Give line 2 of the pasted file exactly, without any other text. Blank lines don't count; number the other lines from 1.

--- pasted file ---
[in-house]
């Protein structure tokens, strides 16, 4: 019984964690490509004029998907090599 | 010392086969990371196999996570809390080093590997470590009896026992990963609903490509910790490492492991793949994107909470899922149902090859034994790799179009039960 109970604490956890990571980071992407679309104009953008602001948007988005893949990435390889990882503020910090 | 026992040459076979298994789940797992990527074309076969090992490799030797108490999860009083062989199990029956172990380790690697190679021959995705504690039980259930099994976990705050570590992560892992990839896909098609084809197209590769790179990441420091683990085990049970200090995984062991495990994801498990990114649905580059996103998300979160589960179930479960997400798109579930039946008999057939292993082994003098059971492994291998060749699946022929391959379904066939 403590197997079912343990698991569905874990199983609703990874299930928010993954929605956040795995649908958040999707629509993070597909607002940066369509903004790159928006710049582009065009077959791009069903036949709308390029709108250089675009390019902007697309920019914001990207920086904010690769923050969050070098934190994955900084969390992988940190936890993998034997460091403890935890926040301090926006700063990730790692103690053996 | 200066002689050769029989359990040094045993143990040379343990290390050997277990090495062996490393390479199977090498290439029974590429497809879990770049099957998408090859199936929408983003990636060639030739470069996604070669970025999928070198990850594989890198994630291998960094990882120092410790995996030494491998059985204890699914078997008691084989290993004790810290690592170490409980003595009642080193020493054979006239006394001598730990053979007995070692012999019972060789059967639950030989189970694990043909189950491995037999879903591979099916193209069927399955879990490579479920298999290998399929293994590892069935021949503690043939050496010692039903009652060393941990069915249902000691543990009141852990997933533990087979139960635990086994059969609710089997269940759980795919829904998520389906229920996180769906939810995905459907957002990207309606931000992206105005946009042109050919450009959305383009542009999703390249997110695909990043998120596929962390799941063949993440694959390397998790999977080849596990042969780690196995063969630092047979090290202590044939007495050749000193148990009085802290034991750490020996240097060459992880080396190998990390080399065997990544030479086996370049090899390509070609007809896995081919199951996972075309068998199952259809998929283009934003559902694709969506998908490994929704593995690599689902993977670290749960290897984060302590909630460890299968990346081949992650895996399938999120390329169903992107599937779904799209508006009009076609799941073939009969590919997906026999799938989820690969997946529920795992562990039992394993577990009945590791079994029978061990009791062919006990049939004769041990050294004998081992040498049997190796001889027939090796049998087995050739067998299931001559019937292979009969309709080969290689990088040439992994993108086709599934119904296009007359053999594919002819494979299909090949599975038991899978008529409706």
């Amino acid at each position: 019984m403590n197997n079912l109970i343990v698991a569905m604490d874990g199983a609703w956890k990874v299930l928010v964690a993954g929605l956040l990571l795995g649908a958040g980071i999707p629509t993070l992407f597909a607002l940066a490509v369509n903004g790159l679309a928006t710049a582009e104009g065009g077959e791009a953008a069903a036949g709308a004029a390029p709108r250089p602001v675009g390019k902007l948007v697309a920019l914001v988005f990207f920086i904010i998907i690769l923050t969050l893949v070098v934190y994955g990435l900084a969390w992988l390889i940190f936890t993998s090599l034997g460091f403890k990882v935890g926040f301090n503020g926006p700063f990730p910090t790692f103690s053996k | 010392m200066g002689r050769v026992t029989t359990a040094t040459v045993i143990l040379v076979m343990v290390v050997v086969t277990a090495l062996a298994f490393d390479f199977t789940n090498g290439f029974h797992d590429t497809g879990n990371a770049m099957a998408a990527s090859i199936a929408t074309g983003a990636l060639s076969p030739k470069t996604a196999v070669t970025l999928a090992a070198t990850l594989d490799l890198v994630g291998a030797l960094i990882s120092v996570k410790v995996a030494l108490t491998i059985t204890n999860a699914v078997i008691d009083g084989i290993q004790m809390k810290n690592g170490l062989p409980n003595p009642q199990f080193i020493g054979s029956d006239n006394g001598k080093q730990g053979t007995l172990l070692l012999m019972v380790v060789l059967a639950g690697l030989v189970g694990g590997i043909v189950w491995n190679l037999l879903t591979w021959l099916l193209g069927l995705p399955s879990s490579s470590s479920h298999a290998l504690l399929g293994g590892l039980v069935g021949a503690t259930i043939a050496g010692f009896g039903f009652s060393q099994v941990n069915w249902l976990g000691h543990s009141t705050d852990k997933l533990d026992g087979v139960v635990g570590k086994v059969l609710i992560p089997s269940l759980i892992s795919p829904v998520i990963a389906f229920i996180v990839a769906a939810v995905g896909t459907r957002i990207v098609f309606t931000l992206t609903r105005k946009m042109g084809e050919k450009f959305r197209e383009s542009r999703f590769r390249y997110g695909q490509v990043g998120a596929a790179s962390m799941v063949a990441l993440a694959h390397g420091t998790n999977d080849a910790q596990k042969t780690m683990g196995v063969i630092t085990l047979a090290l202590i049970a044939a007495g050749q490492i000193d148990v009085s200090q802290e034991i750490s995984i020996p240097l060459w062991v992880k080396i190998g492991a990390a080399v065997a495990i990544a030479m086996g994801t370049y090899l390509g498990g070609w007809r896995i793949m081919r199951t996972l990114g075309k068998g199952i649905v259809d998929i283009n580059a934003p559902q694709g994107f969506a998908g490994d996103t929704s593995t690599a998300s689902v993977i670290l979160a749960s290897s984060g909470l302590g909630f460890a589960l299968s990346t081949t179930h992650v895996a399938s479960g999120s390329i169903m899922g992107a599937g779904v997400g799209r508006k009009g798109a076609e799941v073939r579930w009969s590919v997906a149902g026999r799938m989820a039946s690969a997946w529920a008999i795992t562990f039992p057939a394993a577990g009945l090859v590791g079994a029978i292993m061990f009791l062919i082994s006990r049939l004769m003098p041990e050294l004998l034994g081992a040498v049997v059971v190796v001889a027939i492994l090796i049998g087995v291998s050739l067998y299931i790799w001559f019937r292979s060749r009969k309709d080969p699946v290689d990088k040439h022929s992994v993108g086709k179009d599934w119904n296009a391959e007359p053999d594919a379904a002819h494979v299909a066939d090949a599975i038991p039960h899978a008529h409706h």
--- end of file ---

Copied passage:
């Protein structure tokens, strides 16, 4: 019984964690490509004029998907090599 | 010392086969990371196999996570809390080093590997470590009896026992990963609903490509910790490492492991793949994107909470899922149902090859034994790799179009039960 109970604490956890990571980071992407679309104009953008602001948007988005893949990435390889990882503020910090 | 026992040459076979298994789940797992990527074309076969090992490799030797108490999860009083062989199990029956172990380790690697190679021959995705504690039980259930099994976990705050570590992560892992990839896909098609084809197209590769790179990441420091683990085990049970200090995984062991495990994801498990990114649905580059996103998300979160589960179930479960997400798109579930039946008999057939292993082994003098059971492994291998060749699946022929391959379904066939 403590197997079912343990698991569905874990199983609703990874299930928010993954929605956040795995649908958040999707629509993070597909607002940066369509903004790159928006710049582009065009077959791009069903036949709308390029709108250089675009390019902007697309920019914001990207920086904010690769923050969050070098934190994955900084969390992988940190936890993998034997460091403890935890926040301090926006700063990730790692103690053996 | 200066002689050769029989359990040094045993143990040379343990290390050997277990090495062996490393390479199977090498290439029974590429497809879990770049099957998408090859199936929408983003990636060639030739470069996604070669970025999928070198990850594989890198994630291998960094990882120092410790995996030494491998059985204890699914078997008691084989290993004790810290690592170490409980003595009642080193020493054979006239006394001598730990053979007995070692012999019972060789059967639950030989189970694990043909189950491995037999879903591979099916193209069927399955879990490579479920298999290998399929293994590892069935021949503690043939050496010692039903009652060393941990069915249902000691543990009141852990997933533990087979139960635990086994059969609710089997269940759980795919829904998520389906229920996180769906939810995905459907957002990207309606931000992206105005946009042109050919450009959305383009542009999703390249997110695909990043998120596929962390799941063949993440694959390397998790999977080849596990042969780690196995063969630092047979090290202590044939007495050749000193148990009085802290034991750490020996240097060459992880080396190998990390080399065997990544030479086996370049090899390509070609007809896995081919199951996972075309068998199952259809998929283009934003559902694709969506998908490994929704593995690599689902993977670290749960290897984060302590909630460890299968990346081949992650895996399938999120390329169903992107599937779904799209508006009009076609799941073939009969590919997906026999799938989820690969997946529920795992562990039992394993577990009945590791079994029978061990009791062919006990049939004769041990050294004998081992040498049997190796001889027939090796049998087995050739067998299931001559019937292979009969309709080969290689990088040439992994993108086709599934119904296009007359053999594919002819494979299909090949599975038991899978008529409706």